$0 Copays – What’s the Big Deal?

Posted by Samir Qamar on 11/5/15 11:00 AM
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One of the key characteristics of most Direct Primary Care practices is that patients don’t have to pay any copays. With the monthly subscription covering access as well as primary care medical services, employees are already financially vested in their care. The following discusses advantages of a “$0 copay policy”:

For the Employee - Removal of a Barrier

Copays are a barrier to access, especially for low-wage earners. Aside from the hour or two it may take for the employee to be seen by the doctor, a co-pay can be equal to several hours of wages. For example, say a person makes $10 an hour. An 8 hour shift yields $80, but after taxes, the patient’s net for the day might be $60. A two hour trip to the doctor and back, plus a $20 copay totals $40 of expense, or two-thirds of the day’s take-home. Would you give up 66% of your day’s income to visit a doctor? Take away the copay barrier, and thankful patients will see the doctor to receive necessary care, and follow-up more readily.

For the Doctor - Less Hassle at the Front Desk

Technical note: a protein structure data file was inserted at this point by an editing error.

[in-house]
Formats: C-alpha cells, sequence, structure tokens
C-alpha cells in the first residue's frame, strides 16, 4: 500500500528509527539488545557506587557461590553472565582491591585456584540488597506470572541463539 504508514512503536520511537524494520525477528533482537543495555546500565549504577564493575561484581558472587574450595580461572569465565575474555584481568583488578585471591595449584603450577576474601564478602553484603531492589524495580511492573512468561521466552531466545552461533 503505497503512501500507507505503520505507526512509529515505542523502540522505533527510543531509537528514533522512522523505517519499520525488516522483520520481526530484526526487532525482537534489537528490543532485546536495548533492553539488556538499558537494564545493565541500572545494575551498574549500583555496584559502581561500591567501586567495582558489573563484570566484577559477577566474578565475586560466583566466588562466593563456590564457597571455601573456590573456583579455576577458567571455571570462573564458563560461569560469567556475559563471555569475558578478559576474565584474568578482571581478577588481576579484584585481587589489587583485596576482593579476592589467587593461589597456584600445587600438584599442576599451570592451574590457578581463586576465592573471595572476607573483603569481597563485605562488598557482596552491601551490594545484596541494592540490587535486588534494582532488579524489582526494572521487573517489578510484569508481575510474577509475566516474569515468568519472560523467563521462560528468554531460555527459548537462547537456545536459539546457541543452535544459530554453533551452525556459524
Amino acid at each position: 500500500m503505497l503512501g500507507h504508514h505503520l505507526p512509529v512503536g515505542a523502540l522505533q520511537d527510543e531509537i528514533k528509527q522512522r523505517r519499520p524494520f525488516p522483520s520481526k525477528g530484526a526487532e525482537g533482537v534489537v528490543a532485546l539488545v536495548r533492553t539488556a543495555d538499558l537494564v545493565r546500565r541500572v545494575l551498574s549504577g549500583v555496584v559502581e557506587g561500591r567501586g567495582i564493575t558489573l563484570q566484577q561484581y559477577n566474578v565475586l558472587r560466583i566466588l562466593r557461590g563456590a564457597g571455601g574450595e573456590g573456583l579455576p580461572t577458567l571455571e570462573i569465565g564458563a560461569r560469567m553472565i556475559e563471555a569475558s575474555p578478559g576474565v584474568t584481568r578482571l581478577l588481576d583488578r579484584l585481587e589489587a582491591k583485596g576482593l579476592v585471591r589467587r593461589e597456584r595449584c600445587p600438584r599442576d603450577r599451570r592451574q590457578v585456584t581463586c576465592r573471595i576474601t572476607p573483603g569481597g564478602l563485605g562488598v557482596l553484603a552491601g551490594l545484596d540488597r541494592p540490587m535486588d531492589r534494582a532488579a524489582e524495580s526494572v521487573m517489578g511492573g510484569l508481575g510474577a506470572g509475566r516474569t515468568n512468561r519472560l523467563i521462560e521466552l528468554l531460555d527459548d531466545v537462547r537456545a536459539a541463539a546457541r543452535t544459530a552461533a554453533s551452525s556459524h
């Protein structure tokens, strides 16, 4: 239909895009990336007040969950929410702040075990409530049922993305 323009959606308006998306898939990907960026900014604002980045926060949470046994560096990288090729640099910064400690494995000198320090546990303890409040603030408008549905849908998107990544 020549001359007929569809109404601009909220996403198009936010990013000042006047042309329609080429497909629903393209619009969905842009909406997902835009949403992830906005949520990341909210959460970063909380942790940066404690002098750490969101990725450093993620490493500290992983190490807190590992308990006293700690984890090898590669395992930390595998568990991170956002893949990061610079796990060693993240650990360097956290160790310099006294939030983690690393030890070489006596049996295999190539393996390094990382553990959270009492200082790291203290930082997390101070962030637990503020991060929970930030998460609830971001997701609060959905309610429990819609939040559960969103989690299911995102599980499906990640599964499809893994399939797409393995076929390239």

All copays aren’t created equal. Some are high, some are low, and some are “co-insurance”. The front desk at the doctors’ office, typically also tasked with answering calls, greeting patients, and scheduling follow-ups, now has to inject the cold business of medicine by asking for money, finding change, and issuing receipts before discharging the patient. Imagine a front desk that only focused on the patient experience rather than asking for copays. More importantly, more time is spent caring for the patient than in collections.

For the Employer - Better Workforce Morale

As an employer, would you rather invest in a health plan that employees use regularly to improve their health, or one that employees neglect due to cost? Provision of a “$0 copay” Direct Primary Care program will always be welcomed by employees, driving up morale, utilization, and return on investment.

For the Economy - A Less Expensive Healthcare System

CDC statistics show that the number of primary care doctor visits in 2010 was 550 million!  If you consider an average copay of $20, that is $11 billion dollars spent! Yet another reason why healthcare is expensive for the consumer in this country.

Copays are a way to control insurance claims, another invention of risk management. Why not eliminate this barrier entirely and provide care more often to those in need?  In Direct Primary Care practices which typically shun copays, employees, employers, and doctors all benefit.

Topics: Direct Primary Care, Brokers, Employee Benefits, Health Insurance, Employers, Healthcare, Healthcare Consumers